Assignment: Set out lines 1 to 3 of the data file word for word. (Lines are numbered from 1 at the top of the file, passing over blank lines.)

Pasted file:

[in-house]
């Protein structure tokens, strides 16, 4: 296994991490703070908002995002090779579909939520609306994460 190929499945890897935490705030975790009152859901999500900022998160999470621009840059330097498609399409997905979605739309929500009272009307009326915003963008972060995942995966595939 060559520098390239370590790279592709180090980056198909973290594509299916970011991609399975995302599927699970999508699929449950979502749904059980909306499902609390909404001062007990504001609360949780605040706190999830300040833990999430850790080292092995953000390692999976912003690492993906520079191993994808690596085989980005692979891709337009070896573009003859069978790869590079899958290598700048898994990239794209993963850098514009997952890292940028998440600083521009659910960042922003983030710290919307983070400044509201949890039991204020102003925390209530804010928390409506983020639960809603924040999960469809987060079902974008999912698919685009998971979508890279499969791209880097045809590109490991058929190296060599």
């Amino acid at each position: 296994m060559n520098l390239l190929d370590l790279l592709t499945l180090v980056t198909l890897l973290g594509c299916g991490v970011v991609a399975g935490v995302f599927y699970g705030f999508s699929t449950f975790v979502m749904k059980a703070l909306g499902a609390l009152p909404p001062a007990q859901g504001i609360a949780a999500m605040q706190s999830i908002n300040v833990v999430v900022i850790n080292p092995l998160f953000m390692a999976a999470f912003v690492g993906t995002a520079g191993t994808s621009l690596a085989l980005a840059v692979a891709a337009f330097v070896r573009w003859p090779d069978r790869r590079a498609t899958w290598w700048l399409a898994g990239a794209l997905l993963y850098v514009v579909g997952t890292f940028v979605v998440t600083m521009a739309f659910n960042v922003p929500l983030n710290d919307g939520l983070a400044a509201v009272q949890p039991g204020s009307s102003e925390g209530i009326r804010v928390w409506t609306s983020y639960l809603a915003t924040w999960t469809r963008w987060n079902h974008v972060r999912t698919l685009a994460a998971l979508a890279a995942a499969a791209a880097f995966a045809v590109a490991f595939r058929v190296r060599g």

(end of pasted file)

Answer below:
[in-house]
């Protein structure tokens, strides 16, 4: 296994991490703070908002995002090779579909939520609306994460 190929499945890897935490705030975790009152859901999500900022998160999470621009840059330097498609399409997905979605739309929500009272009307009326915003963008972060995942995966595939 060559520098390239370590790279592709180090980056198909973290594509299916970011991609399975995302599927699970999508699929449950979502749904059980909306499902609390909404001062007990504001609360949780605040706190999830300040833990999430850790080292092995953000390692999976912003690492993906520079191993994808690596085989980005692979891709337009070896573009003859069978790869590079899958290598700048898994990239794209993963850098514009997952890292940028998440600083521009659910960042922003983030710290919307983070400044509201949890039991204020102003925390209530804010928390409506983020639960809603924040999960469809987060079902974008999912698919685009998971979508890279499969791209880097045809590109490991058929190296060599």
């Amino acid at each position: 296994m060559n520098l390239l190929d370590l790279l592709t499945l180090v980056t198909l890897l973290g594509c299916g991490v970011v991609a399975g935490v995302f599927y699970g705030f999508s699929t449950f975790v979502m749904k059980a703070l909306g499902a609390l009152p909404p001062a007990q859901g504001i609360a949780a999500m605040q706190s999830i908002n300040v833990v999430v900022i850790n080292p092995l998160f953000m390692a999976a999470f912003v690492g993906t995002a520079g191993t994808s621009l690596a085989l980005a840059v692979a891709a337009f330097v070896r573009w003859p090779d069978r790869r590079a498609t899958w290598w700048l399409a898994g990239a794209l997905l993963y850098v514009v579909g997952t890292f940028v979605v998440t600083m521009a739309f659910n960042v922003p929500l983030n710290d919307g939520l983070a400044a509201v009272q949890p039991g204020s009307s102003e925390g209530i009326r804010v928390w409506t609306s983020y639960l809603a915003t924040w999960t469809r963008w987060n079902h974008v972060r999912t698919l685009a994460a998971l979508a890279a995942a499969a791209a880097f995966a045809v590109a490991f595939r058929v190296r060599g």